business circular economy

Enso – circular economy tyres for electric cars

A couple of months ago I wrote about the roadside pollution from electric cars – the particles from tyres and brakes. In the UK, non-tailpipe emissions are around 8% of air pollution, so it’s not a huge contributor to the problem. But due to the weight of their batteries, electric vehicles may produce more tyre particles than fossil fuel vehicles, and so it may be a more significant source of pollution in future. If we want electric cars to live up to the ‘zero emissions’ labels that many of them already boast, we’re going to need better tyres.

Particles from tyres also enter watercourses and are a significant contributor to ocean pollution, giving us a second reason to pay attention to this more or less invisible environmental problem.

Enso is a start-up that is developing tyres specifically for electric cars – the first to do so that I’m aware of, and potentially ahead of a rush in that direction. That means they will be designing for efficiency, in order to maximise range. They’re also working on durability, and a cleaner, lower carbon tyre.

In order to create the right incentives for this, Enso are working to a circular economy model. They plan to cut out the middle men and supply directly to customers on a pay-per-mile basis. There aren’t many details yet, but that suggests that the company keeps ownership of the tyre and essentially provides it as a service. That flips the financial priorities around – where normal tyre companies make more money from tyres that wear out faster and have to be replaced, Enso will profit from durability and fewer customer service visits.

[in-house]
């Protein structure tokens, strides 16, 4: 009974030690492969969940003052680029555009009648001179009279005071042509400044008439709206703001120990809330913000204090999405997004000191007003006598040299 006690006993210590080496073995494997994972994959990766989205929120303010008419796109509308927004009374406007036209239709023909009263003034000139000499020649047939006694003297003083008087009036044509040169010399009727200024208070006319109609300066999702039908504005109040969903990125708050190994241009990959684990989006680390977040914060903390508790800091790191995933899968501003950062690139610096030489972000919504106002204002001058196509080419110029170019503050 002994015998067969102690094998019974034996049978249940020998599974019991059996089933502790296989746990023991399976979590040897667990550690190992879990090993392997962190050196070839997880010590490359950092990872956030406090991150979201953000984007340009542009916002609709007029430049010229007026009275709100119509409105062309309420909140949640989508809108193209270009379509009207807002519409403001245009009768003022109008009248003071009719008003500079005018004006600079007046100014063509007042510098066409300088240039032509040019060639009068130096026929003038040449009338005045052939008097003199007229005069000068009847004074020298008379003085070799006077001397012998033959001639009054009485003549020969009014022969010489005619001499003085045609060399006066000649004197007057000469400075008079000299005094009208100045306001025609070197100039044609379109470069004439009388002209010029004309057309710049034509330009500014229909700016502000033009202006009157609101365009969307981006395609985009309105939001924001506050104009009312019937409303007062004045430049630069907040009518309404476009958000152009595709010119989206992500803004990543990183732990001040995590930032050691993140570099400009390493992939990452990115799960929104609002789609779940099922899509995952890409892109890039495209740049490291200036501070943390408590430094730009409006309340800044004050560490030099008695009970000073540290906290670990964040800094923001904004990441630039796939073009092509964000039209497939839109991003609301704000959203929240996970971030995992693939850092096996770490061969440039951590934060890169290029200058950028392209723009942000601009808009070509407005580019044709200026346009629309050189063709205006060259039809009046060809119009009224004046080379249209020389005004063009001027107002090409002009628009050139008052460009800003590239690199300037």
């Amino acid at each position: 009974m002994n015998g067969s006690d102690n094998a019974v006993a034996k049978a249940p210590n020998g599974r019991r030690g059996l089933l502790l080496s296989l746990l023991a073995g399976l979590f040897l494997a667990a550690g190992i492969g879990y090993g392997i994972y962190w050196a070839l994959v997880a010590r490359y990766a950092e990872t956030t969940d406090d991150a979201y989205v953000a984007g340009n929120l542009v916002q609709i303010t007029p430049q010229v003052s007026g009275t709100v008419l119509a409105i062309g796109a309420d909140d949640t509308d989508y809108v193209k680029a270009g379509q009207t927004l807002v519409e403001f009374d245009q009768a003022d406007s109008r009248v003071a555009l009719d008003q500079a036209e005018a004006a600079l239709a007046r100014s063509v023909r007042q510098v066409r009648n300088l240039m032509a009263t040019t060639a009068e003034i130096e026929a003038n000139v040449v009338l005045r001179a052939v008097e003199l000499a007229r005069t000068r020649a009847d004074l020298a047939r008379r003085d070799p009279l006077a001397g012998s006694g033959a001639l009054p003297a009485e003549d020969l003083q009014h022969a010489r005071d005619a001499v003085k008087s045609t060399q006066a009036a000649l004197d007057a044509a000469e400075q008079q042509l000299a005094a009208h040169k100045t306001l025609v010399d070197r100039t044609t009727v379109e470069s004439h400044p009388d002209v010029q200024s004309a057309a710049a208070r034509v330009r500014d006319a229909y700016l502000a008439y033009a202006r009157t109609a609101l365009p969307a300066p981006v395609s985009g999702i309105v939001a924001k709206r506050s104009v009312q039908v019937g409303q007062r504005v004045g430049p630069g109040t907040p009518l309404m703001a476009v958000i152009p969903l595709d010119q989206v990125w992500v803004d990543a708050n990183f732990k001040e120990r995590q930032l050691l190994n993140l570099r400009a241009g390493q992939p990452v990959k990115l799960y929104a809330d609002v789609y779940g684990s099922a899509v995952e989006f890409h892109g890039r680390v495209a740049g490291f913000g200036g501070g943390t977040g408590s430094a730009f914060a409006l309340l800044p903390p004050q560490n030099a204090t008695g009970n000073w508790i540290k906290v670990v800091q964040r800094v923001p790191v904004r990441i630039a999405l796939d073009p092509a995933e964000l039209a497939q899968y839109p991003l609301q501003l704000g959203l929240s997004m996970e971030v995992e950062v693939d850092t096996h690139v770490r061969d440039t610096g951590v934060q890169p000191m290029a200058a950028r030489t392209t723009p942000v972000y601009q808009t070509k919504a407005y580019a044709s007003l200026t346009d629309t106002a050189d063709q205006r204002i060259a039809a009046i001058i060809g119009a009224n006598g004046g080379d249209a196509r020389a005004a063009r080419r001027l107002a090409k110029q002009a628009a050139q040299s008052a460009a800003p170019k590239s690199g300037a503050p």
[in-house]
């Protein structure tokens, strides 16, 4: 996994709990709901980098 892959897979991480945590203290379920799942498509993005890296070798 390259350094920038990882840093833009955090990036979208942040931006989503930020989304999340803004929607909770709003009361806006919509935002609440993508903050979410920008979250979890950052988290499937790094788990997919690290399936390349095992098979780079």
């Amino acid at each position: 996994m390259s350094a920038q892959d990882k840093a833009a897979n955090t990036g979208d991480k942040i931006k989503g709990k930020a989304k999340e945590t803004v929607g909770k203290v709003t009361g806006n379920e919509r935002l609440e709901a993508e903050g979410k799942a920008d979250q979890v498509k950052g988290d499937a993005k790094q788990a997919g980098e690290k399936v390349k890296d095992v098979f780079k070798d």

We’ll have to wait and see how that works, and if they can get enough of a foothold in a market that is dominated by some very big and very complacent companies. As I’ve described before, there is plenty of talk of better tyres, but currently no reason why the big manufacturers would start making them. If they were to make a robust and puncture-proof tyre, they would make less money. And so the world burns through over a billion waste tyres a year – though no international body appears to be responsible for counting.

If Enso can develop a truly circular business model for their tyres, that may prove to be far more significant than the reduction in particles from electric cars. But ideally they’ll do both, and put a big dent in an industry that has coasted on disposability for a century.

Enso are currently running a fundraising round on Crowdcube, so if you fancy owning shares in the company, now’s your chance.


  1. I drive an EV and i use the brakes far less than when i drive an ICE. When you lift up off the accelerator the car slows quickly whereas with the ICE there is less noticeable slowing without touching the brakes. Therefore i think EVs will produce a lot less brake particles. Depends on how people drive of course.

    1. Yes, I have a hybrid that makes good use of regenerative braking and don’t use the brakes in the same way, so I’m not convinced at all that EVs will produce more brake particles. I also move off more gently to drive on electric as much as possible, so the wear on tyres is also reduced. As you say, not everyone adopts those driving techniques, but the idea that EVs will be worse is an assumption at this point rather than a proven fact.

  2. It is also important to make sure that any punctures in your tire are properly repaired. Properly repairing your tire will allow it to run out its remaining tread life while keeping the driver safe.

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